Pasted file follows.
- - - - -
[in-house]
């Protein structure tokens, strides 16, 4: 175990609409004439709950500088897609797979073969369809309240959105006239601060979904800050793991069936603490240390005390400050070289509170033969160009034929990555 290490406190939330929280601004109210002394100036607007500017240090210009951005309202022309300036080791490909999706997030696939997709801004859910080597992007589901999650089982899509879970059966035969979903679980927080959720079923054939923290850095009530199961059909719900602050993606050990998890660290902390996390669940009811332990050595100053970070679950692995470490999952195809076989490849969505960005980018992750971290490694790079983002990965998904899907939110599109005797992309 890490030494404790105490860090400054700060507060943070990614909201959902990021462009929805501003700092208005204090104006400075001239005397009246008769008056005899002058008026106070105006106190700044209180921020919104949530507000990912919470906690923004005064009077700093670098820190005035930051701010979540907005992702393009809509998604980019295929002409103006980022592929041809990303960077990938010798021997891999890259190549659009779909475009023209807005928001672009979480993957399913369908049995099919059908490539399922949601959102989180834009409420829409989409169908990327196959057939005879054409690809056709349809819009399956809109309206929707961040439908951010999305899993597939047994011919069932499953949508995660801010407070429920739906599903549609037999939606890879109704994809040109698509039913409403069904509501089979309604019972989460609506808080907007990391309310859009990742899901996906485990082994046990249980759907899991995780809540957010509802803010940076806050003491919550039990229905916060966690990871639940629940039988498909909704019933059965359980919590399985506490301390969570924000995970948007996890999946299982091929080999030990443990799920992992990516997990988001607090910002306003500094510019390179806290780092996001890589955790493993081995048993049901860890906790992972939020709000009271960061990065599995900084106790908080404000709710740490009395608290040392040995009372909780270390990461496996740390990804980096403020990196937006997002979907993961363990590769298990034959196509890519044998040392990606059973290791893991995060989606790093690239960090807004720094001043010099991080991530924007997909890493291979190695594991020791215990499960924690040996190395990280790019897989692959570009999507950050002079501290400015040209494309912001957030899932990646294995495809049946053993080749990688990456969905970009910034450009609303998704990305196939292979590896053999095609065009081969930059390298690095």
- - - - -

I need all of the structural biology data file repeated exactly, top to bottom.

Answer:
[in-house]
């Protein structure tokens, strides 16, 4: 175990609409004439709950500088897609797979073969369809309240959105006239601060979904800050793991069936603490240390005390400050070289509170033969160009034929990555 290490406190939330929280601004109210002394100036607007500017240090210009951005309202022309300036080791490909999706997030696939997709801004859910080597992007589901999650089982899509879970059966035969979903679980927080959720079923054939923290850095009530199961059909719900602050993606050990998890660290902390996390669940009811332990050595100053970070679950692995470490999952195809076989490849969505960005980018992750971290490694790079983002990965998904899907939110599109005797992309 890490030494404790105490860090400054700060507060943070990614909201959902990021462009929805501003700092208005204090104006400075001239005397009246008769008056005899002058008026106070105006106190700044209180921020919104949530507000990912919470906690923004005064009077700093670098820190005035930051701010979540907005992702393009809509998604980019295929002409103006980022592929041809990303960077990938010798021997891999890259190549659009779909475009023209807005928001672009979480993957399913369908049995099919059908490539399922949601959102989180834009409420829409989409169908990327196959057939005879054409690809056709349809819009399956809109309206929707961040439908951010999305899993597939047994011919069932499953949508995660801010407070429920739906599903549609037999939606890879109704994809040109698509039913409403069904509501089979309604019972989460609506808080907007990391309310859009990742899901996906485990082994046990249980759907899991995780809540957010509802803010940076806050003491919550039990229905916060966690990871639940629940039988498909909704019933059965359980919590399985506490301390969570924000995970948007996890999946299982091929080999030990443990799920992992990516997990988001607090910002306003500094510019390179806290780092996001890589955790493993081995048993049901860890906790992972939020709000009271960061990065599995900084106790908080404000709710740490009395608290040392040995009372909780270390990461496996740390990804980096403020990196937006997002979907993961363990590769298990034959196509890519044998040392990606059973290791893991995060989606790093690239960090807004720094001043010099991080991530924007997909890493291979190695594991020791215990499960924690040996190395990280790019897989692959570009999507950050002079501290400015040209494309912001957030899932990646294995495809049946053993080749990688990456969905970009910034450009609303998704990305196939292979590896053999095609065009081969930059390298690095």